No en banc rehearing for case holding “signals” not patentable subject matterFebruary 11, 2008

In a precedential order today, the Federal Circuit denied a petition for rehearing en banc in In re Nuijten. In that case, a panel of the court held that claims drawn to a "signal" did not fall into any of the statutory categories of patentable subject matter and were thus unpatentable under § 101. Judge Linn dissented from that decision, applying the § 101 framework from Diamond v. Chakrabarty, and would have held the claims to be drawn to statutory subject matter. You can read our full post about the panel's decision here.

Today Judge Linn authored the dissent again, this time joined by Judges Newman and Rader. As in his previous dissent, Judge Linn referred to Diamond v. Chakrabarty. He argued that under Chakrabarty, the signals claimed here were patentable subject matter. Not only does the decision conflict with Chakrabarty, he also asserted that a CCPA case, In re Breslow, also conflicted with the panel's decision. There, the court held that claims directed toward chemical compounds that were known to exist but could not be isolated because they were too unstable were considered "article[s] of manufacture" as defined by § 101. As stated by the CCPA:

It appears to us that the PTO would read into § 101 a requirement that compositions of matter must be stable—which is a relative term to say the least. We see no good reason to do so. It would appear that many compounds may find their greatest or even their sole utility in the fact that they are not stable. Certainly, in the invention at bar there is no reason to have the claimed compounds in a stable form so they can be bottled or tanked or otherwise stored. The preferred manner of using them is to produce them in situ, whereupon they exhibit their cross-linking activity, their only disclosed utility.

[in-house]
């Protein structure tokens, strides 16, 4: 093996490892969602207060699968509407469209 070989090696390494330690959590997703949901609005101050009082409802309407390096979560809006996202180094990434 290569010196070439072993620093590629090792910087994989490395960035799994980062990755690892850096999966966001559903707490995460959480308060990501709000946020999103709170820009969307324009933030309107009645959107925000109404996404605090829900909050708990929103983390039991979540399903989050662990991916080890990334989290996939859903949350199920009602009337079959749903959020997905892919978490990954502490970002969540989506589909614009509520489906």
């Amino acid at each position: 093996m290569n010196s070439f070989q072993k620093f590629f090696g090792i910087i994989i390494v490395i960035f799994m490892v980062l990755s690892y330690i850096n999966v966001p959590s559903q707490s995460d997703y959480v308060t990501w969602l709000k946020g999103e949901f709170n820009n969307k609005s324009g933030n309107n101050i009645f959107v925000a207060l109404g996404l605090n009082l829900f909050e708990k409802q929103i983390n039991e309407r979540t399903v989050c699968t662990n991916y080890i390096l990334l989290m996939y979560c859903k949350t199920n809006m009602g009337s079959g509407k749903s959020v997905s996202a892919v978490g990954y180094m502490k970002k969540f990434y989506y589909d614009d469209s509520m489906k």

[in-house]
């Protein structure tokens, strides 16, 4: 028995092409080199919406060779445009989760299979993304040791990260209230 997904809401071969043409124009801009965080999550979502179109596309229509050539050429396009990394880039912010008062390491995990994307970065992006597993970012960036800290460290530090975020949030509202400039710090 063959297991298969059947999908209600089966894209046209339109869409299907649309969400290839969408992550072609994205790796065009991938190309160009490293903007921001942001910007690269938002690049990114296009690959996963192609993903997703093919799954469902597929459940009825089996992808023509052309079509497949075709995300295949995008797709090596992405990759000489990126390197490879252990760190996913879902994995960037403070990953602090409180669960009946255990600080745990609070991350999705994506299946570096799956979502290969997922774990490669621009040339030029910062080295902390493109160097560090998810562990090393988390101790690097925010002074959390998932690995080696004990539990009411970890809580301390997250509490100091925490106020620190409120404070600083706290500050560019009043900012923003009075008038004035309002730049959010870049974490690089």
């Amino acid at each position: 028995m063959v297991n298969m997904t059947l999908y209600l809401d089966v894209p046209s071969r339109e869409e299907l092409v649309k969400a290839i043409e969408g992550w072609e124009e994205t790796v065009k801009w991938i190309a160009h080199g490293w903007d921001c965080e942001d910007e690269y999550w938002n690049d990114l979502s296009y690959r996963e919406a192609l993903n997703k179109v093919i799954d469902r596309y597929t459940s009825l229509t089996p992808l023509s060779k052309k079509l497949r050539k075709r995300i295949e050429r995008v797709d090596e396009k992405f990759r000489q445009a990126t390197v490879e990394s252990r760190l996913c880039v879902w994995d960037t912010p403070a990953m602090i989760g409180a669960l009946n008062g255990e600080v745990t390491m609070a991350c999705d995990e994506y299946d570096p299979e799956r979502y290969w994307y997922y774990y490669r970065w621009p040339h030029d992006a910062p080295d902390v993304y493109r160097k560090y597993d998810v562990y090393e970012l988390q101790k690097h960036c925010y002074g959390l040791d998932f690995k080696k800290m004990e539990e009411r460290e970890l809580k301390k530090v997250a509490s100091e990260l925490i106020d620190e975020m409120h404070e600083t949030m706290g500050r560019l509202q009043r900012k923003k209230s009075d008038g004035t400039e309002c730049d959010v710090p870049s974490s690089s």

Here, the signals were "fleeting" or "transient," but Judge Linn argued that under Breslow, this did not matter for purposes of § 101.

Further, he argued the distinction between claims that were found to be drawn to patentable subject matter, namely claims to storage medium containing the signals at issue, and claims to the signals themselves, was "artificial at best."

It appears likely that a petition for certiorari to the Supreme Court will be filed in this case. This is further supported by the fact that in its last case dealing with § 101, Laboratory Corp. v. Metabolite Laboratories, Inc., the Court dismissed the petition for certiorari as improvidently granted, a decision that sparked three justices to dissent, showing that the Court may be looking for a case that presents a vehicle to rein in the scope of § 101.

To read the order in In re Nuijten, click here.

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